3. Dissemination of the guidelines and procedures across the organization
4. Observance in practice of these guidelines and procedures.
“That (following sound lending practices) is where we failed,” says Sajeev Viswanathan, CEO of Basix. MFIs lent liberally to individuals who didn’t have a corresponding ability to repay. The mismatch had to hurt sometime, and that’s what is happening now. ...Mr Viswanathan says MFI lending in Andhra rose from Rs5,000-Rs6,000 crore in 2009 to Rs9,000 crore this year. ” (From Microfinance: What's wrong with it, by M Rajshekhar, Economic Times, 2010)
Likewise, Professor M SSriram in his article has noted:
“In about a decade, microfinance has moved from helping the poor to access finance to an interesting business at the bottom of the pyramid. This paradigm shift happened with the entry of funding, initially from Silicon Valley and then from the people who funded and fuelled the growth of Silicon Valley. Somebody from Silicon Valley would typically be an entrepreneur who started small, scaled up fast, used the asymmetries in the market and logically and legally became rich. Many were first-generation entrepreneurs and did not forget their roots. It was logical for them to invest their surpluses into the business of doing good. However, their own success and growth experience dictated that while they do good, they should also do well. Doing well translated into good business plans, targets and also growing at a scorching pace.
All was well for us, within the industry, when the base was small. There were several 100 percents in the microfinance sector. The growth rate was in excess of 100%, recovery was 100% and the sustainability indices quickly crossed 100%. Voila, we had found a magic mantra where the poor could be served, we could look good and put “eradication of poverty” as our mission statement and of course, lead a comfortable life. The alternative sources that were funding the poor made us look like messiahs.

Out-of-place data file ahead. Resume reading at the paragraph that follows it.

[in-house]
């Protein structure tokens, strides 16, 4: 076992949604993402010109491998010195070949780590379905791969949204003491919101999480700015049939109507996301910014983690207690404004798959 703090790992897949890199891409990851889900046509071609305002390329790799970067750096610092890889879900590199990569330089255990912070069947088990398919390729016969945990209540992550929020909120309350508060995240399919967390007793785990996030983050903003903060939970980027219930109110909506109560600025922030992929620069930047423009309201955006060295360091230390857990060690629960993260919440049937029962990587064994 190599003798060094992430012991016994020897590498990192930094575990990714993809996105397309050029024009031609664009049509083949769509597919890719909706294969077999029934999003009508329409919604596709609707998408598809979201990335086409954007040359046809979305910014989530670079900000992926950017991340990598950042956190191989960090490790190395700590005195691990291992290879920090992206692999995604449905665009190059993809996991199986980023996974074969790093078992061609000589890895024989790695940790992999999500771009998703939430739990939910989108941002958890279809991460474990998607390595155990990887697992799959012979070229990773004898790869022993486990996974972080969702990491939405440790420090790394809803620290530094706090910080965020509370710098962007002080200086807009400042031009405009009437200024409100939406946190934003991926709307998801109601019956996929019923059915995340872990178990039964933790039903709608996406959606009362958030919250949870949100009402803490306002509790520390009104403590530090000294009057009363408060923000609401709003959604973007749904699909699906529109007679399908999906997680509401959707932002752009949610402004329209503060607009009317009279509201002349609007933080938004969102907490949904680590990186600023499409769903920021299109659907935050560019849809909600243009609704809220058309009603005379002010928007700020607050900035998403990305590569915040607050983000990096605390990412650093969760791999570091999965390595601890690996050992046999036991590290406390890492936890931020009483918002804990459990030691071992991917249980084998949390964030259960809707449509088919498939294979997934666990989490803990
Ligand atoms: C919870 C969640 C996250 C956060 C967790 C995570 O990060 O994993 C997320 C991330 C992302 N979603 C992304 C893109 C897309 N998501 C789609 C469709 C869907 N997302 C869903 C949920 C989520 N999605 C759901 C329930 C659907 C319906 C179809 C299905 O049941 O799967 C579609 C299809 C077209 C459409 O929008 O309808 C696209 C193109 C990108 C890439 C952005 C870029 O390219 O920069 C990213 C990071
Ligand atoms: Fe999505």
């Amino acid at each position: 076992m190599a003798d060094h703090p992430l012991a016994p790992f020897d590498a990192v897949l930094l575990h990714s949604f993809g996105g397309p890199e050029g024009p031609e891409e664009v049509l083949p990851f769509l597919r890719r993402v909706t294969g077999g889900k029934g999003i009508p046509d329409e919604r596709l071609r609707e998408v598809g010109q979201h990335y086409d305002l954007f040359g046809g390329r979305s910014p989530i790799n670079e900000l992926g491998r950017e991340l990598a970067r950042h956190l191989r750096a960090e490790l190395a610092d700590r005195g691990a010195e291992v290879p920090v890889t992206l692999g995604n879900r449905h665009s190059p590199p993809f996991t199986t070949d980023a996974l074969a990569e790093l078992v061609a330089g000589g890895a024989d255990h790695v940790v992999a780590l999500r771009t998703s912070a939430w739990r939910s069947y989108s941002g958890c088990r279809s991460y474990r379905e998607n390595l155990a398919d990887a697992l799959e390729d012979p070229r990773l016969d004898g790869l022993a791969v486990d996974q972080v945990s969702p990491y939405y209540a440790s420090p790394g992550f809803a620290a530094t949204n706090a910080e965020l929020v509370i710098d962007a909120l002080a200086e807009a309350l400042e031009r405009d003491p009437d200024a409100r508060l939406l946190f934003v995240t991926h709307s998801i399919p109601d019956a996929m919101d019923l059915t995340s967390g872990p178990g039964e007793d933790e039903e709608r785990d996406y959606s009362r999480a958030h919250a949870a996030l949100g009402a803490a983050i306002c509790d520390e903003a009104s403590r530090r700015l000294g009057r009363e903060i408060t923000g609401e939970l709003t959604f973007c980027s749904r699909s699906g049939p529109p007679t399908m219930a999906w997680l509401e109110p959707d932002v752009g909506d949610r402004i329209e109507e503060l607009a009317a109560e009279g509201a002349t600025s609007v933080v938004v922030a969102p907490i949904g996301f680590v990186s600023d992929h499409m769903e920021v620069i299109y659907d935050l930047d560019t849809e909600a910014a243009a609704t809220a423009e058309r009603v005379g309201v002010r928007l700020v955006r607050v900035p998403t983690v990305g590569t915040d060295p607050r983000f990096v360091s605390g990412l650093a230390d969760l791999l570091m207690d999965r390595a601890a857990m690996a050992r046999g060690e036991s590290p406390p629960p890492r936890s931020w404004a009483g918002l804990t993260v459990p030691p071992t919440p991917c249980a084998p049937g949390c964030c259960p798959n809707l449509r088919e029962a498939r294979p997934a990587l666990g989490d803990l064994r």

The problem was that we were dealing with people and not processes and systems. This involved group formation and dealing with behavioural patterns of people. But we got addicted to the heady growth target. And when we chase targets without logic, we cut corners. We became cut-throat in competition and we lost a sense of balance. ...The question is whether the lender knows the absorption and repayment capacity of the borrower. It is impossible to know this if we are doing a group meeting in 20 minutes and moving on. It is impossible to address this when we have standardised products and offer a higher loan each cycle. Our credit officers are trained to be robots following a process mechanically and are prohibited to think. Therefore multiple lending is a problem of the MFIs. We clearly do not know our customers enough, and do not have the time to know them.” (What is Wrong With Indian Microfinance by MS Sriram, Forbes, 2010)